Usability testing is a method where researchers give participants tasks on one or more user interfaces. While the participants are performing tasks, the researchers observe them and listen to feedback.
There are two types of data that can be collected in a usability testing study:
Quantitative data allows us to determine the usability of our design indirectly. Values such as the number of tasks completed, number of errors, etc., can give an idea of the interface’s usability. However, quantitative data is not absolute. It needs a reference point. For example, say 40% of participants commit the same particular error. We cannot comment if this is good or bad in the absence of a reference point. Therefore, usability studies are more useful when comparing results to a previously known standard rather than directly describing the design’s usability.
Quantitative data can protect against randomness by providing statistically significant data. However, it does not inform of the exact cause of the issue and the probable solutions.
Quantitative research and data:
Qualitative data offers detailed insights into the usability of the system. Researchers can see the users struggle with particular UI elements and task flows and ask them follow-up questions. This informs the researchers of the exact cause of the issue and thus allows them to craft solutions.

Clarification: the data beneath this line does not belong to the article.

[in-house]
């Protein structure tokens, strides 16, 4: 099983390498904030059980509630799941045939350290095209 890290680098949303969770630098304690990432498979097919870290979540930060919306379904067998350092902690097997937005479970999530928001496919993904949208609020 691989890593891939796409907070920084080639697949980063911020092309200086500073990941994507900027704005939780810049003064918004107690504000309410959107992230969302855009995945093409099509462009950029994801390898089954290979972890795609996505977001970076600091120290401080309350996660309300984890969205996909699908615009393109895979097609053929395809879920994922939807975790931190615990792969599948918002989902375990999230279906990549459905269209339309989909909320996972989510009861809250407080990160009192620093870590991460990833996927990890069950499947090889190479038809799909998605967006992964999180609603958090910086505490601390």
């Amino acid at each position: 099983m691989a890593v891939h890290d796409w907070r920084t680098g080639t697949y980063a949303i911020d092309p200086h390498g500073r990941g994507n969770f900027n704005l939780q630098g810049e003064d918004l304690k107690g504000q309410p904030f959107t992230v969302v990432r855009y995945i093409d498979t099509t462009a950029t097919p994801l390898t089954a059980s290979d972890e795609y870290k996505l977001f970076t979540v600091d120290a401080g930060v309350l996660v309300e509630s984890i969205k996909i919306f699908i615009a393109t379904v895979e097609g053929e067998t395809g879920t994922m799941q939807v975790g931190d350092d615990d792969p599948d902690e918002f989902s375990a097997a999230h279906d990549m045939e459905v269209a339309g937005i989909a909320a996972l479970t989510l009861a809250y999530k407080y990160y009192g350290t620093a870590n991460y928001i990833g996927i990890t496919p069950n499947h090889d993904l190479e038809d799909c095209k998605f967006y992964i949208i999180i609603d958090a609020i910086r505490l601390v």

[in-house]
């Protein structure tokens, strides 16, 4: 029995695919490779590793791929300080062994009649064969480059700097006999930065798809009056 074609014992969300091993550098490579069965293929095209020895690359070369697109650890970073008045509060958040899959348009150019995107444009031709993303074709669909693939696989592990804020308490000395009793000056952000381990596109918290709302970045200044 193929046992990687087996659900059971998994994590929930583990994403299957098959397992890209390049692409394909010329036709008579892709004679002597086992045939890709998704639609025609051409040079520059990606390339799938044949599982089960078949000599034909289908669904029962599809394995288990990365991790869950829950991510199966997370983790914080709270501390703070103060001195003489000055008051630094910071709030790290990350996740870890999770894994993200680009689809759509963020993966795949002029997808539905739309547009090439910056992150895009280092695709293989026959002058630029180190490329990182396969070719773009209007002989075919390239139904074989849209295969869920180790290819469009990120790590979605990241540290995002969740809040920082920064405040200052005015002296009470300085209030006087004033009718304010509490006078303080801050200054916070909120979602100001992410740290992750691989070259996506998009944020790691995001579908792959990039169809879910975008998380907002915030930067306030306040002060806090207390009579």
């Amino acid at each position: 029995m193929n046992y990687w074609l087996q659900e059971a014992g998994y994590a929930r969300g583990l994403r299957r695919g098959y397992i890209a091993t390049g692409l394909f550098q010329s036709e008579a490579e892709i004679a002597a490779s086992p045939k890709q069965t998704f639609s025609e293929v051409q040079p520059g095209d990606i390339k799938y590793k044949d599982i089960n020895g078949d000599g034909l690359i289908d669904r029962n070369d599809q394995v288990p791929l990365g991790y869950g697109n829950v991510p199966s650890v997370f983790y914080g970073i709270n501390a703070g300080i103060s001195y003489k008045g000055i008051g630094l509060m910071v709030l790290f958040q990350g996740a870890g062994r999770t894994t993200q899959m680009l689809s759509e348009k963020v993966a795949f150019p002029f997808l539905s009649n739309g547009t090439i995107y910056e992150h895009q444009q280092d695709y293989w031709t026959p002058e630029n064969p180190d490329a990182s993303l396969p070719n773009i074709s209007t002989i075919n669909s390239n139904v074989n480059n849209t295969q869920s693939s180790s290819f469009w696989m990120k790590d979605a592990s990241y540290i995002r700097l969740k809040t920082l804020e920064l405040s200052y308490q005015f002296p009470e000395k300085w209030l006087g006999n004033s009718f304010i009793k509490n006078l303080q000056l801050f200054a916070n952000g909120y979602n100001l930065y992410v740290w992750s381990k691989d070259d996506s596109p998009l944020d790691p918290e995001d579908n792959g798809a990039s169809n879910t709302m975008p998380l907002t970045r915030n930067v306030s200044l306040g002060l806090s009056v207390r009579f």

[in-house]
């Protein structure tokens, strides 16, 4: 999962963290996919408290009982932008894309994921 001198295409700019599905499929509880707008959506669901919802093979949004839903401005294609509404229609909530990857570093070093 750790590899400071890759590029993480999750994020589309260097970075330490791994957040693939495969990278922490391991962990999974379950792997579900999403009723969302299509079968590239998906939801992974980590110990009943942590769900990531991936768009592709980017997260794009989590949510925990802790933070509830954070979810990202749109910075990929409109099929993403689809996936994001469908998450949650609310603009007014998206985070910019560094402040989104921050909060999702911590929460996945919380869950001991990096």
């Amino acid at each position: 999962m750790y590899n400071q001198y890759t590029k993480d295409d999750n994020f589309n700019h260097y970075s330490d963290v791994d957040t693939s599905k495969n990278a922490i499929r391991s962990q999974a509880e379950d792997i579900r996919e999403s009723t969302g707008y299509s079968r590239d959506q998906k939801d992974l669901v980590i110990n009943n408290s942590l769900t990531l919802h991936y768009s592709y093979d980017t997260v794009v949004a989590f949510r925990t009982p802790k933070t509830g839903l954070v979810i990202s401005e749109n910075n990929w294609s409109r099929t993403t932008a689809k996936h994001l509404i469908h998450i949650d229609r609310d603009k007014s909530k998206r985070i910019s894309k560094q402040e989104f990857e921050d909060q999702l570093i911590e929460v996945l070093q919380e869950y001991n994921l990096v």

Qualitative research and data:
Lastly, both methods must follow the basic rules of good experimental design:
Internal validity - the setup of the experiment must not favor one condition over another.
External validity - the study group must represent the target audience, and study conditions must reflect how the study will be conducted in a real-life setting.
Both of the criteria above are important to ensure unbiased results that are fair.
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